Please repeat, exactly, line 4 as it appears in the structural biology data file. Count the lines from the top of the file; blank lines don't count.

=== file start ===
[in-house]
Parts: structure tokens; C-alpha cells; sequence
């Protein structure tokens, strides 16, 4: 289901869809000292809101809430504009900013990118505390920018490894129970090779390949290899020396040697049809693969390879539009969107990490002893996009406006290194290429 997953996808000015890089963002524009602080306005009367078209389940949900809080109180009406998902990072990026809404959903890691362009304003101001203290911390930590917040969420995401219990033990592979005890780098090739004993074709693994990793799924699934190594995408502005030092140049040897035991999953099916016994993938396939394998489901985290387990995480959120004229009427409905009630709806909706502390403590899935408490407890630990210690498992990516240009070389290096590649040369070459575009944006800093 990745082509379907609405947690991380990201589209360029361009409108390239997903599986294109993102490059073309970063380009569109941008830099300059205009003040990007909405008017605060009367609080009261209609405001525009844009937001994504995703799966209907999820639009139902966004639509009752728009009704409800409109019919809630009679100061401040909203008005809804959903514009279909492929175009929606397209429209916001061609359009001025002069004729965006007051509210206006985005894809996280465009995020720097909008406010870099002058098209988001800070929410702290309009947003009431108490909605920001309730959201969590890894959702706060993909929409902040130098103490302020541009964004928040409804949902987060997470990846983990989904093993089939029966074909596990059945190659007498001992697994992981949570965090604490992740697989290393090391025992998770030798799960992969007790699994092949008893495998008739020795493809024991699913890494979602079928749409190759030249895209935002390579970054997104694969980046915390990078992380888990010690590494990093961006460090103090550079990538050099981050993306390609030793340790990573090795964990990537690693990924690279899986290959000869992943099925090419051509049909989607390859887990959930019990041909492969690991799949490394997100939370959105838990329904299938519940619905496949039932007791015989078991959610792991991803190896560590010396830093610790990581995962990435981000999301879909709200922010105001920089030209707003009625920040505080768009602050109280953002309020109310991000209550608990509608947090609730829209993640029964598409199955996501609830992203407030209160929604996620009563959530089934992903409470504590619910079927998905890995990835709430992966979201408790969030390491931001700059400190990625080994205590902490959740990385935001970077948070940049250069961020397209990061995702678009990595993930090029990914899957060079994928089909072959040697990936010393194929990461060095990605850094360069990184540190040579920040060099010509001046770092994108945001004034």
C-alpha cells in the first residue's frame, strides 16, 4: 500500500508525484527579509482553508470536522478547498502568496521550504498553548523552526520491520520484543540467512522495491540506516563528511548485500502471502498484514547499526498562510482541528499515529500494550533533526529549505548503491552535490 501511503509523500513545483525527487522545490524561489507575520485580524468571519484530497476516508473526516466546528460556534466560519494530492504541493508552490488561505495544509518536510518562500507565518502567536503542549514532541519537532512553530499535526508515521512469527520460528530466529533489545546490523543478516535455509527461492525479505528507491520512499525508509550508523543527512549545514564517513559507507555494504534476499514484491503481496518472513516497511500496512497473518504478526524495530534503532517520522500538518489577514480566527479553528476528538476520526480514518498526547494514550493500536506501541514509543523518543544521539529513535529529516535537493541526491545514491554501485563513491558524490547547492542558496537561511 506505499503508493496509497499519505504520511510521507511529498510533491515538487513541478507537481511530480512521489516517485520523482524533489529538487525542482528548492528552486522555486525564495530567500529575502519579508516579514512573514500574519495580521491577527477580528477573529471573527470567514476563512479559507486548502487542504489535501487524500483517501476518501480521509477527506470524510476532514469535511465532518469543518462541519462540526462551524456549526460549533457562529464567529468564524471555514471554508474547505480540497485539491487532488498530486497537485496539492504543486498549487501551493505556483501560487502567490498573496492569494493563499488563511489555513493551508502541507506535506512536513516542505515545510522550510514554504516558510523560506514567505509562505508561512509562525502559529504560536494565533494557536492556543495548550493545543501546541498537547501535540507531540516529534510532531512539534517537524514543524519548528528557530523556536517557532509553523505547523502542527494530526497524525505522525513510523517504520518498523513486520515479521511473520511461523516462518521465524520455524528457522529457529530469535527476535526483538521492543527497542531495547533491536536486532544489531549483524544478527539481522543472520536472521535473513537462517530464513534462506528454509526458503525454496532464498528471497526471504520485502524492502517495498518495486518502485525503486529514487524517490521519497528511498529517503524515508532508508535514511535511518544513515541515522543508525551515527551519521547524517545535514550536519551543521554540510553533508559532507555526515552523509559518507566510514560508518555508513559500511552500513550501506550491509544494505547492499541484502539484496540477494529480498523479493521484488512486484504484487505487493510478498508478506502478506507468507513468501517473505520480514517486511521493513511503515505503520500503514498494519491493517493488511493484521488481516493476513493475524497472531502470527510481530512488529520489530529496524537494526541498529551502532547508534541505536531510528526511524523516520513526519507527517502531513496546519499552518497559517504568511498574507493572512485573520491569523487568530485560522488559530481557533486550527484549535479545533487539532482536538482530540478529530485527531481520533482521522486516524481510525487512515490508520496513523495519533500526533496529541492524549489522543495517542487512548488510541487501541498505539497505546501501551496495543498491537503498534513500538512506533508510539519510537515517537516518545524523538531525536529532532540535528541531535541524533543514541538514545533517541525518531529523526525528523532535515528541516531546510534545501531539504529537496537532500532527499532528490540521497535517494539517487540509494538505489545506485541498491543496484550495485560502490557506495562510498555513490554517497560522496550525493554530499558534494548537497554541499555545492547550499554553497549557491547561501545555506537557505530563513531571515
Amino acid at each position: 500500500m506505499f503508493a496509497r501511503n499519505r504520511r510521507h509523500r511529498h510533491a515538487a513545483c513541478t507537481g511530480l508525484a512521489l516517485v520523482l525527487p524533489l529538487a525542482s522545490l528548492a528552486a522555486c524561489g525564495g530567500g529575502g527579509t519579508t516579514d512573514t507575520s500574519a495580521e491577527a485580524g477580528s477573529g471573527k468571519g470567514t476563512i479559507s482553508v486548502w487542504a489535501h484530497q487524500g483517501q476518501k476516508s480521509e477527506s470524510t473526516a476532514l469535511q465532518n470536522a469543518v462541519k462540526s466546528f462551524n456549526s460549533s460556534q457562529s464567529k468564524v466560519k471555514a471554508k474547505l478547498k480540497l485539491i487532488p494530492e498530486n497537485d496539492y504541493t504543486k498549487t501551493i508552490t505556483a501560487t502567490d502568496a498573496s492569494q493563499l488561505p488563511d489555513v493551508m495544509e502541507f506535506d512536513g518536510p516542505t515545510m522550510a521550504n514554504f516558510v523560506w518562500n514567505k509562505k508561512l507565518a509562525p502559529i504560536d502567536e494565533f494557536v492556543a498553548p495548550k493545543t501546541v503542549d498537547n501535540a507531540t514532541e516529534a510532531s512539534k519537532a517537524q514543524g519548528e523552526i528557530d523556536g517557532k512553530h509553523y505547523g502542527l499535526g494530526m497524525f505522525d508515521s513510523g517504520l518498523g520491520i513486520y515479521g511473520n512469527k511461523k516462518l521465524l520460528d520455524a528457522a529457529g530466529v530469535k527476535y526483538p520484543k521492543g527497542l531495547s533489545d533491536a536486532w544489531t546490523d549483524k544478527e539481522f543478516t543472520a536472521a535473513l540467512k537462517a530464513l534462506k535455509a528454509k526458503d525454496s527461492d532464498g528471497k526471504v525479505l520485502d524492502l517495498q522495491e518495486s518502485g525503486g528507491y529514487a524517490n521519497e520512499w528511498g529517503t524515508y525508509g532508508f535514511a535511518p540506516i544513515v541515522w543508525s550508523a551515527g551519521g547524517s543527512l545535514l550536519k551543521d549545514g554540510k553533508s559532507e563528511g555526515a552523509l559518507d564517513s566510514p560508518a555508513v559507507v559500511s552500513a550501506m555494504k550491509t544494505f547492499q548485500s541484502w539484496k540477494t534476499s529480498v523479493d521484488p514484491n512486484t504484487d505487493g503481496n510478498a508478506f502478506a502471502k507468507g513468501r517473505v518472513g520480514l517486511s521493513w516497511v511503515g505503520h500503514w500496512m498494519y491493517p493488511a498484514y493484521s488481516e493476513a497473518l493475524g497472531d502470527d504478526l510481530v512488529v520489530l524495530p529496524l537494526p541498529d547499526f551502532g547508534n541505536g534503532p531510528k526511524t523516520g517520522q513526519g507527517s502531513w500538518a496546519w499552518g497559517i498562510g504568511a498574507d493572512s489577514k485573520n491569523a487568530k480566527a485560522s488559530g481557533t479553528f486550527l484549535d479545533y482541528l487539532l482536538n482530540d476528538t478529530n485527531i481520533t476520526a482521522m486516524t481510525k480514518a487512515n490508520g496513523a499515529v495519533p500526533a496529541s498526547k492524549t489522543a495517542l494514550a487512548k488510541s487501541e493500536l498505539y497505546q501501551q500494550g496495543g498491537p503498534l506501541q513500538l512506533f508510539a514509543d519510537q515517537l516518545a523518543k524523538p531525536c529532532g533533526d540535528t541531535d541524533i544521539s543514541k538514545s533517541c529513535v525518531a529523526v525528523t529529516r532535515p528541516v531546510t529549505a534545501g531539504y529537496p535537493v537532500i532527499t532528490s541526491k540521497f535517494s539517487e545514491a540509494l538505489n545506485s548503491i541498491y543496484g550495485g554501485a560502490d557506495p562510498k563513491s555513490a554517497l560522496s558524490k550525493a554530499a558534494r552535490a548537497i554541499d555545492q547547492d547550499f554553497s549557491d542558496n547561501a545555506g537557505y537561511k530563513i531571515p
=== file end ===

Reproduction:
C-alpha cells in the first residue's frame, strides 16, 4: 500500500508525484527579509482553508470536522478547498502568496521550504498553548523552526520491520520484543540467512522495491540506516563528511548485500502471502498484514547499526498562510482541528499515529500494550533533526529549505548503491552535490 501511503509523500513545483525527487522545490524561489507575520485580524468571519484530497476516508473526516466546528460556534466560519494530492504541493508552490488561505495544509518536510518562500507565518502567536503542549514532541519537532512553530499535526508515521512469527520460528530466529533489545546490523543478516535455509527461492525479505528507491520512499525508509550508523543527512549545514564517513559507507555494504534476499514484491503481496518472513516497511500496512497473518504478526524495530534503532517520522500538518489577514480566527479553528476528538476520526480514518498526547494514550493500536506501541514509543523518543544521539529513535529529516535537493541526491545514491554501485563513491558524490547547492542558496537561511 506505499503508493496509497499519505504520511510521507511529498510533491515538487513541478507537481511530480512521489516517485520523482524533489529538487525542482528548492528552486522555486525564495530567500529575502519579508516579514512573514500574519495580521491577527477580528477573529471573527470567514476563512479559507486548502487542504489535501487524500483517501476518501480521509477527506470524510476532514469535511465532518469543518462541519462540526462551524456549526460549533457562529464567529468564524471555514471554508474547505480540497485539491487532488498530486497537485496539492504543486498549487501551493505556483501560487502567490498573496492569494493563499488563511489555513493551508502541507506535506512536513516542505515545510522550510514554504516558510523560506514567505509562505508561512509562525502559529504560536494565533494557536492556543495548550493545543501546541498537547501535540507531540516529534510532531512539534517537524514543524519548528528557530523556536517557532509553523505547523502542527494530526497524525505522525513510523517504520518498523513486520515479521511473520511461523516462518521465524520455524528457522529457529530469535527476535526483538521492543527497542531495547533491536536486532544489531549483524544478527539481522543472520536472521535473513537462517530464513534462506528454509526458503525454496532464498528471497526471504520485502524492502517495498518495486518502485525503486529514487524517490521519497528511498529517503524515508532508508535514511535511518544513515541515522543508525551515527551519521547524517545535514550536519551543521554540510553533508559532507555526515552523509559518507566510514560508518555508513559500511552500513550501506550491509544494505547492499541484502539484496540477494529480498523479493521484488512486484504484487505487493510478498508478506502478506507468507513468501517473505520480514517486511521493513511503515505503520500503514498494519491493517493488511493484521488481516493476513493475524497472531502470527510481530512488529520489530529496524537494526541498529551502532547508534541505536531510528526511524523516520513526519507527517502531513496546519499552518497559517504568511498574507493572512485573520491569523487568530485560522488559530481557533486550527484549535479545533487539532482536538482530540478529530485527531481520533482521522486516524481510525487512515490508520496513523495519533500526533496529541492524549489522543495517542487512548488510541487501541498505539497505546501501551496495543498491537503498534513500538512506533508510539519510537515517537516518545524523538531525536529532532540535528541531535541524533543514541538514545533517541525518531529523526525528523532535515528541516531546510534545501531539504529537496537532500532527499532528490540521497535517494539517487540509494538505489545506485541498491543496484550495485560502490557506495562510498555513490554517497560522496550525493554530499558534494548537497554541499555545492547550499554553497549557491547561501545555506537557505530563513531571515